Dalits were swayed towards the Hindutva cause during the Gujarat riots by the Bharitya Janta Party. The Dalits were welcomed by the organization by offering them a nationalized sanskritized Hindu identity (Anand Teltumbde). This was a sense of upliftment for the Dalits because they have been oppressed by the upper castes for a long time. It helped them solve their existential problem as they were always in conflict with the upper castes. They believed that the new born relation with the upper caste would help them gain material wealth and an elevated status in the society. It would also help them gain a lot more respectful jobs in the society. The Sangh Parivar and the Rashtriya Swayamseval Sangh (RSS) have always rooted for the ‘Hindutva’ ideology and have envisioned a nation based on Hindu principles. They did successfully bring in the Dalits and the tribals into their Hindutva fold sensing their political importance (Anand Teltumbde). The irony of the situation was that the RSS never considered them equal. RSS spoke out against the practise of untouchability but never went against the caste system. Their promotion for the ‘Hindutva’ ideology shows their support for the caste system. The ‘Hindutva’ ideology is based on carving out a Hindu nation and a Hindu nation will have a caste system embedded into it as it one of the main tenants of the Hindu religion. Hence, the upper castes have skilfully manipulated and used the lower castes to their benefits during communal violence.

Even today atrocities are being committed towards Dalits. The entire idea of bringing the Dalits into the Hindu fold failed and the caste division is being reinforced onto the society.  Even though atrocities are not being committed every day, discrimination does take place. In rural Gujarat, SC community is not even paid according to the minimum wage act. Instead of Rs.176 per day, they are being paid a meagre amount of Rs.50 to Rs.60 per day (Venkat, 2016). This is because of these agricultural labourers are from the Dalit community. Discrimination is also practised in schools, where the Dalit students are segregated. They are made to sit separately and were also made to clean urinals and toilets (Venkat, 2016). Such tasks were not allotted to students belonging to other castes. Equal opportunities are also not provided to all the students. The lack of education forces them to go back to their caste-defined jobs like manual scavenging and disposing dead animals and humans. Across various villages in the state of Gujarat, Dalits are not allowed to enter the temples. They are not even allowed to participate in the Garba Dance during Navratri celebration. There are generally separate garba grounds for the Dalit community (Sharma, 2016).

The issue of caste-based discrimination is not a problem just among the upper and the lower castes. Even, within the lower castes, discrimination on the basis of caste is being practised. Dalits belonging to the lowest strata of the society are being discriminated against and exploited by the upper castes as well as the Dalits who are considered to higher up than them in the hierarchy. According to a study conducted by Navsarjan and the Robert F Kennedy Centre for Justice and Human Rights in 2010, it has been found that 99 different forms of discrimination is being practised by the Dalits belonging to slightly higher strata against the Dalits to the lowest section, within the same sub-society. Various forms of discrimination include prohibition of marriage between different sub-castes, the lowest caste members are forced to work with the dead bodies, separate burial grounds. The lower sub-caste Dalits are expected to collect the clothes discarded at burial and then are expected to wear them as their own clothing (Bhattacharya, 2016). This exhibits the lack of unity amongst the Dalit community itself. It shows how the cycle of caste discrimination continues within the lowest section of the society as well.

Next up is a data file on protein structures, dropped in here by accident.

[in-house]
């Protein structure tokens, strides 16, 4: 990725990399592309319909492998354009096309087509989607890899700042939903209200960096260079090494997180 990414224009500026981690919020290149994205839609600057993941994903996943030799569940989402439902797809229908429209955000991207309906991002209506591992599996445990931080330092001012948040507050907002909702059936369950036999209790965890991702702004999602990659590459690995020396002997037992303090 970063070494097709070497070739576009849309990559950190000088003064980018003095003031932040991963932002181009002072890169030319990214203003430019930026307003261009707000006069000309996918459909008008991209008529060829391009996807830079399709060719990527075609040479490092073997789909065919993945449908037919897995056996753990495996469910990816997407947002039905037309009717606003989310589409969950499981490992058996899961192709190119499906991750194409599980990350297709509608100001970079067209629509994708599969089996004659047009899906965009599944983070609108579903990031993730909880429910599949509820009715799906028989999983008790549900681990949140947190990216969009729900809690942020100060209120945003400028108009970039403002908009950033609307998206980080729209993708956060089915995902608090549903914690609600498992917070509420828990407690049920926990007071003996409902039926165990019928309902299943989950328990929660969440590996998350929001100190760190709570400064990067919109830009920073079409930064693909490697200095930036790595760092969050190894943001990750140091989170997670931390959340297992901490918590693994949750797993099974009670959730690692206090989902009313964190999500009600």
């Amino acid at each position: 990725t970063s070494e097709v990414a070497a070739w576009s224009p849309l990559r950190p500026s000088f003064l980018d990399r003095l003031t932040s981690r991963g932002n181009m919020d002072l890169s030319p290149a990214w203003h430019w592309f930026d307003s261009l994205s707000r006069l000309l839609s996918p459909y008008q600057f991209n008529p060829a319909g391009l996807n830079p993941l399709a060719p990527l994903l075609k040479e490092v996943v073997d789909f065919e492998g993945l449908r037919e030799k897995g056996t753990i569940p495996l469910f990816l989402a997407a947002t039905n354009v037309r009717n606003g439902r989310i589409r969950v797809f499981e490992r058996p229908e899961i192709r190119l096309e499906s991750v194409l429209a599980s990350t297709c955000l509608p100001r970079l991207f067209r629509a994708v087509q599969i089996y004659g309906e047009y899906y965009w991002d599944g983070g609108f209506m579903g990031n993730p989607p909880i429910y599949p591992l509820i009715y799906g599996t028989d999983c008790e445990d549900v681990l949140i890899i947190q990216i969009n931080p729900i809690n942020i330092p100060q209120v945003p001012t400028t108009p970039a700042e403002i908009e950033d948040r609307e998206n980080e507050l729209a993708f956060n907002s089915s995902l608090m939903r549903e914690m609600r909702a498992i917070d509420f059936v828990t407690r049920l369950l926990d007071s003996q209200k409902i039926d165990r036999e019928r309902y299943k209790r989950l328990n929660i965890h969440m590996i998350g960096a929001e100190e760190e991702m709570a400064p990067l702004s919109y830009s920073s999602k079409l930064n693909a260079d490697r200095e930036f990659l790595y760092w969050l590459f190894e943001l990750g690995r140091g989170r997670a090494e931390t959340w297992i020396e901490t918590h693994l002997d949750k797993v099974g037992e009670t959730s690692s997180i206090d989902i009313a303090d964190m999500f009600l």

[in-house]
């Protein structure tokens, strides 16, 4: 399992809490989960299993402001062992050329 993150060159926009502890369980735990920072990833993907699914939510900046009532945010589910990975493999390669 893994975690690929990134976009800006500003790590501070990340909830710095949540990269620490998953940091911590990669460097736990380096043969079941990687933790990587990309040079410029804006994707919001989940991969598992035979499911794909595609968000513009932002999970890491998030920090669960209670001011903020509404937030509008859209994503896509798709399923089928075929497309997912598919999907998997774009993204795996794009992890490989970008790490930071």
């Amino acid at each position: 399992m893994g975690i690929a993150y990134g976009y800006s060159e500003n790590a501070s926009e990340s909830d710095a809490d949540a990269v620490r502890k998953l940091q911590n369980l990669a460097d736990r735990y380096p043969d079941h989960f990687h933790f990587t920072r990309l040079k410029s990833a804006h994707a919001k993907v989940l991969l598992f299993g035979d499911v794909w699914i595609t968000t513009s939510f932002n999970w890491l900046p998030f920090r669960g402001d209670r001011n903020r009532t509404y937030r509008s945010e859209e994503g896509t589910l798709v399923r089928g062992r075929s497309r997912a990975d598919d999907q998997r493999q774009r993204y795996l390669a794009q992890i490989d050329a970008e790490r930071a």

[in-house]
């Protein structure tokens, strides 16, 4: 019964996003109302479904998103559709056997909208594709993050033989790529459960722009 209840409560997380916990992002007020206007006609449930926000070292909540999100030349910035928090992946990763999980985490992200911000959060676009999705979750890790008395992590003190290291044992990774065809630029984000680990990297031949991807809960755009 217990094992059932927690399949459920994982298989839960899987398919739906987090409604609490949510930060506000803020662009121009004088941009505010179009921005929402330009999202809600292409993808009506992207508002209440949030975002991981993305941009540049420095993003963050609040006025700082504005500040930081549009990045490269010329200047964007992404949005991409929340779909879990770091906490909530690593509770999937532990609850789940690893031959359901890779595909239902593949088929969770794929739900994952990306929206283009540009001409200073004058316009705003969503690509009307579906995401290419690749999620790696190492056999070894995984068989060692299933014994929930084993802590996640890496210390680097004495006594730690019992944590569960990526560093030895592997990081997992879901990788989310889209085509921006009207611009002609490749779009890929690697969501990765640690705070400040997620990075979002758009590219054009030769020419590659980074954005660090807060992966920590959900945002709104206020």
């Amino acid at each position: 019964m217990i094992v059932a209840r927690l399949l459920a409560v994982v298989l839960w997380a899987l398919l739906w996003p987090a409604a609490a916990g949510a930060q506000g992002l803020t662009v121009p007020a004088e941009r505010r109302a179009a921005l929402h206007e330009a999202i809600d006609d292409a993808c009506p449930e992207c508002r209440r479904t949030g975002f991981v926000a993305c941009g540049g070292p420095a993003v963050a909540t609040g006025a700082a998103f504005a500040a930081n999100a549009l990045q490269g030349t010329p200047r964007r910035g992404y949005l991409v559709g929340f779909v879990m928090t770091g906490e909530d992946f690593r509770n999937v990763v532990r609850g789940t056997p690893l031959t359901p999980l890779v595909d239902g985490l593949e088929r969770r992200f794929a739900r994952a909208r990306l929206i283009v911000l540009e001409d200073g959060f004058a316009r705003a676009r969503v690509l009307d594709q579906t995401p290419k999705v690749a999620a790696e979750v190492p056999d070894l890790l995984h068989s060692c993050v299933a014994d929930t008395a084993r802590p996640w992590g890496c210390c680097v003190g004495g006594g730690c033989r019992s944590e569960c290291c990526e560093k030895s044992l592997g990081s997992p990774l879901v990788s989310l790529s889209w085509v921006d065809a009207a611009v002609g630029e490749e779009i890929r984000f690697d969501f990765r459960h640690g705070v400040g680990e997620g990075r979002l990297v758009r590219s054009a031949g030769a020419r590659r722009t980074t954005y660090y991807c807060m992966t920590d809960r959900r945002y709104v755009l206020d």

These discrimination and atrocities against the Dalits show the inherent ideology of the upper caste Hindus in the region. It is a flaw in the societal structure itself which has led to the perpetuation of this heinous practise. Historically, the upper castes have ruled the state and to suddenly have a practise like reservation which aims to give equal opportunity to the lower castes is a severe blow to the system that has been followed for years by the people. This blow causes unrest amongst the communities and starts an endless feud between the two. The upper caste uses any opportunity to show the Dalits their perceived place in the society. For this they go to the extent of public lynching, rape and murder. 


Caste based discrimination have increased in the past years. As mentioned earlier, the crime rate against Dalits in Gujarat has escalated by 163.3%. This rate shows the inherent hatred or the urge for the upper castes to make sure the lower castes stay in their assigned status. Even though there is a frightening increase in the crime rate, the conviction rate does seem to take a major hike. The conviction rate for the crime committed against Dalit remains among the lowest in the country, that is, a mere 5% (an average for the past decade) (Babu, 2016). This shows that the discrimination is not only prevalent in the society but it is also present in the law and order. The conviction rates for these crimes show that most of the criminals go untouched because the investigation is either not carried out or not carried out efficiently. According to an RTI filed by an NGO called Navsarjan Trust to procure the information about the conviction of these crimes, 8,884 cases of atrocity were registered in the state between 2006 and September 2013 (The Times of India, 2014). The NGO claimed that the state government has not followed the provisions enshrined in the Scheduled Caste and Scheduled Tribe (Prevention of Atrocities) Act, 1989 nor has it made reviews of cases registered in order to improve conviction rate (The Times of India, 2014). The criminals find their courage in the slackness of the police officials doing their job properly. Since, no proper action is taken by the concerned authorities; these criminals feel powerful and do not feel the need to be terrified of the established order.

It is not enough to say that Gujarat has a history of caste violence. Action needs to be taken. The atrocities that take place go against human rights. India will be celebrating its 72nd year of Independence this year and yet there are sections of the society who do not have this independence. Dalits have been oppressed throughout history and this oppression and discrimination still persists. Under the leadership of Baba Saheb Ambedkar, it was made sure that Dalits received their due, but in recent times, those dreams are far from being a reality. Even after such a long journey after independence, India has not been able to annihilate the caste system; instead, it is being perpetuated in the wildest manner.